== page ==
Netflix’s infamous password-sharing ban is in effect, and the easy fix for it is to simply clean up your account and pay for access. But despite the fact that I’ve sided with Netflix on its anti-password-sharing measures, I’m also taking my time dealing with it. There is a simple workaround for Netflix’s password-sharing ban: You just have to update your Netflix household for each separate location where your friends and family use your account.
As we’ve learned, Netflix won’t outright ban you from sharing passwords. But this account verification method can be annoying enough to convince you to take action. The reason I waited to do anything with my shared Netflix account is simple: I wanted to see how often these verification emails come and how annoying the process is. Well, it turns out that working around the password-sharing ban can be quite irritating.
What it means to update your Netflix household
Netflix lets you share your password within the same household. That means the same location, where multiple people can reside. Until the ban, you could share your password with anyone and forget about it. Now, Netflix’s algorithms will monitor to see if your account is accessed from multiple locations, and it’ll start verifying them.
The account owner has 15 minutes to click on a link and verify the household. Once that happens, playback will continue at the new location. But future prompts will follow. If you fail to click on that verification prompt in time, your friend or family member will have to resend the email verification.
And yes, you can travel with your Netflix account. One of the prompts you’ll get during the household verification process will let you select an I’m traveling option.
How often do you have to verify your location?
If you were looking for a definitive answer, I’ll tell you from the start there isn’t one. No two Netflix accounts are alike when it comes to password sharing. The more people have access, the more frequent the verification prompts.
I’ve had about a dozen Netflix household verification emails in 20 days from family members who have been accessing the account from multiple locations. That includes multiple verifications for each separate location.
That’s right, Netflix will verify everything. There’s no primary household to set up. The algorithms look at access history, device ID, and simultaneous access. Say you have people in locations A and B using Netflix at the same time. They might both get household verifications on that day.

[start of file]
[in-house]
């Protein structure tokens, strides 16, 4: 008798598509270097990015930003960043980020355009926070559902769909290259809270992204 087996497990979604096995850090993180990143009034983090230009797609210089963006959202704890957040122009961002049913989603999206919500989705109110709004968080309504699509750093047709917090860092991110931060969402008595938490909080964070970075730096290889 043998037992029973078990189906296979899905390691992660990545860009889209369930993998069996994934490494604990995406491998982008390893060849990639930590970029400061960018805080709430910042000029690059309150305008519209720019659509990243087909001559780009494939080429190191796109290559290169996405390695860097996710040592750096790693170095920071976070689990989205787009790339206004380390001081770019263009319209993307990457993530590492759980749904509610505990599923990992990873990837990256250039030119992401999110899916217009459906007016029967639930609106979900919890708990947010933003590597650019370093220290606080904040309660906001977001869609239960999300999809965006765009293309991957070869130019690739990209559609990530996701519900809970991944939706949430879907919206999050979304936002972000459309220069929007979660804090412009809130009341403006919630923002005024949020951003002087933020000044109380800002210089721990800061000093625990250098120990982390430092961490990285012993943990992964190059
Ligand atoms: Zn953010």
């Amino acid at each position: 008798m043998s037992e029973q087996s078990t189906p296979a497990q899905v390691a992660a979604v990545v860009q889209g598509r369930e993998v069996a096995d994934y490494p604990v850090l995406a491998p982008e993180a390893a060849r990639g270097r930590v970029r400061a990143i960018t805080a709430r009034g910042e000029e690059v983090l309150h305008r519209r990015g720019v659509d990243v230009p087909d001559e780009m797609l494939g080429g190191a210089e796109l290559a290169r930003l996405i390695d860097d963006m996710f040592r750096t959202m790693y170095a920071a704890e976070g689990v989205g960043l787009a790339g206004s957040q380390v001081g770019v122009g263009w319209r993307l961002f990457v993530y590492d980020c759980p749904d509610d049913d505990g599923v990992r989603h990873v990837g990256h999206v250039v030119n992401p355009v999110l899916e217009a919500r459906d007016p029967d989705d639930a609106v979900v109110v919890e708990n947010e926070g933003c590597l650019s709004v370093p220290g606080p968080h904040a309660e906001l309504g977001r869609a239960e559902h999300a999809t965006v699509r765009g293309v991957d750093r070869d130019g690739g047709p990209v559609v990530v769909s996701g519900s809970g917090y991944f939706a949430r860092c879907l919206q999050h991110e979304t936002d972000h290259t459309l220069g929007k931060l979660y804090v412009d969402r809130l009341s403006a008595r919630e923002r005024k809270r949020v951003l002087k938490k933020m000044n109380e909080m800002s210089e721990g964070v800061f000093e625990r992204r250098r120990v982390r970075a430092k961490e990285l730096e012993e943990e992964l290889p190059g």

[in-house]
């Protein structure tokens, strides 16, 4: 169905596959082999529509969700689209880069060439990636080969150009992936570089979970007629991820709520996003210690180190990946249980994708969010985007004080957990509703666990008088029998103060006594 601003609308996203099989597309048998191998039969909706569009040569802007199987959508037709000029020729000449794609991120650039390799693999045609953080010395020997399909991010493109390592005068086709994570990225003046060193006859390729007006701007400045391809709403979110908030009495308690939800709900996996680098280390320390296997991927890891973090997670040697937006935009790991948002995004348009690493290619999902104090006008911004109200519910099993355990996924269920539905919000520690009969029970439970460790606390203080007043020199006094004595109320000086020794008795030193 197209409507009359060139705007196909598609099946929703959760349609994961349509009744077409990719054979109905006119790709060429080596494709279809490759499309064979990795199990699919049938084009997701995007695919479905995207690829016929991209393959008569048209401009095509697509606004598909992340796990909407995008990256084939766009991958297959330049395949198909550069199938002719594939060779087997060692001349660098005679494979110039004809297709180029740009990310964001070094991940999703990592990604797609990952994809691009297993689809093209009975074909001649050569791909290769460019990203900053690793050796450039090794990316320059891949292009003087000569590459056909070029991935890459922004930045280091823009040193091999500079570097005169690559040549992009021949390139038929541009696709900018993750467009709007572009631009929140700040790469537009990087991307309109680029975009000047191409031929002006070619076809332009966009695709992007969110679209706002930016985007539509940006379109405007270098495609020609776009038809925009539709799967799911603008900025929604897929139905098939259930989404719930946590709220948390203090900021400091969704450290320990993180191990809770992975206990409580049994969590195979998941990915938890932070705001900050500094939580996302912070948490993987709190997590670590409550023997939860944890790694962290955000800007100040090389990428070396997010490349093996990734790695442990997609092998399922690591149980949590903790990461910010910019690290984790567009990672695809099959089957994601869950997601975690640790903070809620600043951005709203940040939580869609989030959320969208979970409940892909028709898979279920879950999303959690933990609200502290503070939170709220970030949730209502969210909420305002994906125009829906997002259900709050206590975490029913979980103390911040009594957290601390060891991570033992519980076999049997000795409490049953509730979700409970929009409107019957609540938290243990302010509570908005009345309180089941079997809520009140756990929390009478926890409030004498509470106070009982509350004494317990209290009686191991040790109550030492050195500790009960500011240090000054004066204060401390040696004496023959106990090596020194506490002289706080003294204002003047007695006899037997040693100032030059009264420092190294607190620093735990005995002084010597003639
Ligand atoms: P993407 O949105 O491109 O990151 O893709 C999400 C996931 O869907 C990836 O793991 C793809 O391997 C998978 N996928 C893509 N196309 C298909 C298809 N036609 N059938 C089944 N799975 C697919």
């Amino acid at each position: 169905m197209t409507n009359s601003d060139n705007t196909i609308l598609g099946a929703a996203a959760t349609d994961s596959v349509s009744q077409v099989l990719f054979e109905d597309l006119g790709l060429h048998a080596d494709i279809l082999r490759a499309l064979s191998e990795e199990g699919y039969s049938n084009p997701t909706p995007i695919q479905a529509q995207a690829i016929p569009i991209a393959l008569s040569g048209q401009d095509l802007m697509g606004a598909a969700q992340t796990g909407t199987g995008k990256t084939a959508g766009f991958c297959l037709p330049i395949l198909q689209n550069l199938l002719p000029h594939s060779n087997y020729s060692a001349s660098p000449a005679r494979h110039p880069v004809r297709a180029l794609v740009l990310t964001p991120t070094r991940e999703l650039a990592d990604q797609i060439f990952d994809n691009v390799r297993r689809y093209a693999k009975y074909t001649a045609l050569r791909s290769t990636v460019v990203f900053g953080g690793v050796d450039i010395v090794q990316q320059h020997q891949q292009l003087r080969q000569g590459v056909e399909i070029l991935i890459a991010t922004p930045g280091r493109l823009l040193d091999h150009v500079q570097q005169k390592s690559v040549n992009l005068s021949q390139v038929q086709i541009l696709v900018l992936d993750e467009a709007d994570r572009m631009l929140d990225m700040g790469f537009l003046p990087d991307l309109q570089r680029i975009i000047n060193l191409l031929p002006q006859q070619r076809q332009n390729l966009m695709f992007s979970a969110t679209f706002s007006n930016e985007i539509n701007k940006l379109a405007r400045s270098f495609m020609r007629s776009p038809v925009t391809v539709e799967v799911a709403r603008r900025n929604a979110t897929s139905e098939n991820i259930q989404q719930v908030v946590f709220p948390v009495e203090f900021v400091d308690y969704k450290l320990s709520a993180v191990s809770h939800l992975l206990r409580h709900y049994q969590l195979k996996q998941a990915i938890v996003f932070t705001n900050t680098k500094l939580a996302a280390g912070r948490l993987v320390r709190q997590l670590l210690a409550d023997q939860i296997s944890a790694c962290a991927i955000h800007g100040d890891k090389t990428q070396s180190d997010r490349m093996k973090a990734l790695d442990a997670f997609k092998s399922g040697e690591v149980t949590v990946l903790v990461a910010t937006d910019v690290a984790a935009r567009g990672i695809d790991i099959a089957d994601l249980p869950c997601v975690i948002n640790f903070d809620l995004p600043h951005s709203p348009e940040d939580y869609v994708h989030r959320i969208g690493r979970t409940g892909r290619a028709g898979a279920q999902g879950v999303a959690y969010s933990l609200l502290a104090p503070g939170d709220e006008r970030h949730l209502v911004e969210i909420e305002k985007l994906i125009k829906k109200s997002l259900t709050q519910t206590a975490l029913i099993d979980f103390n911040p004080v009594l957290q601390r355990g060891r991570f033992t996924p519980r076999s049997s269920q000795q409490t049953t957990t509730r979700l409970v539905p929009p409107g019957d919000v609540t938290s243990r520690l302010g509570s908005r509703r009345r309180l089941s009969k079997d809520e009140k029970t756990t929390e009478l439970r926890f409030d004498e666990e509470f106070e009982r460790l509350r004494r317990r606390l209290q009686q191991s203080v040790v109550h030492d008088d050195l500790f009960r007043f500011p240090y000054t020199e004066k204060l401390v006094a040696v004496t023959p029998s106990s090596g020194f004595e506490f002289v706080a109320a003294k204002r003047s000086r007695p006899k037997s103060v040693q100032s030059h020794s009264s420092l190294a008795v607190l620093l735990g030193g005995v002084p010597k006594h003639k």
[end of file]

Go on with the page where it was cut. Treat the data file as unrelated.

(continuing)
The most time without a confirmation email that I’ve experienced was 7 days. But even then, at least one location got an ad-like prompt informing the viewer that you can add an extra member to the account. If you see such messages, they’ll have a button you can click to continue watching Netflix. This isn’t a household verification email, just a Netflix prompt interrupting your viewing.
How to deal with the Netflix household verification process
As I explained, you should absolutely not cancel your Netflix account because you can’t share your password with everyone in your building. Just trim down access, and remove people who shouldn’t be there.
Eventually, the best way to deal with the household verification process is to have everyone pay for access. Depending on your market, adding extra members to your Netflix account might not make sense. It might be a better deal for them to get a full account.
Or, you can cancel Netflix and use these free streaming services instead.
You can ensure that the household verification goes smoothly in two ways. One involves creating a new email address for Netflix and sharing its password. The other is auto-forwarding Netflix verification emails to everyone who shares your account password.
Still, the problem remains. Your Netflix experience will be interrupted by prompts to verify access, or to add a Netflix account.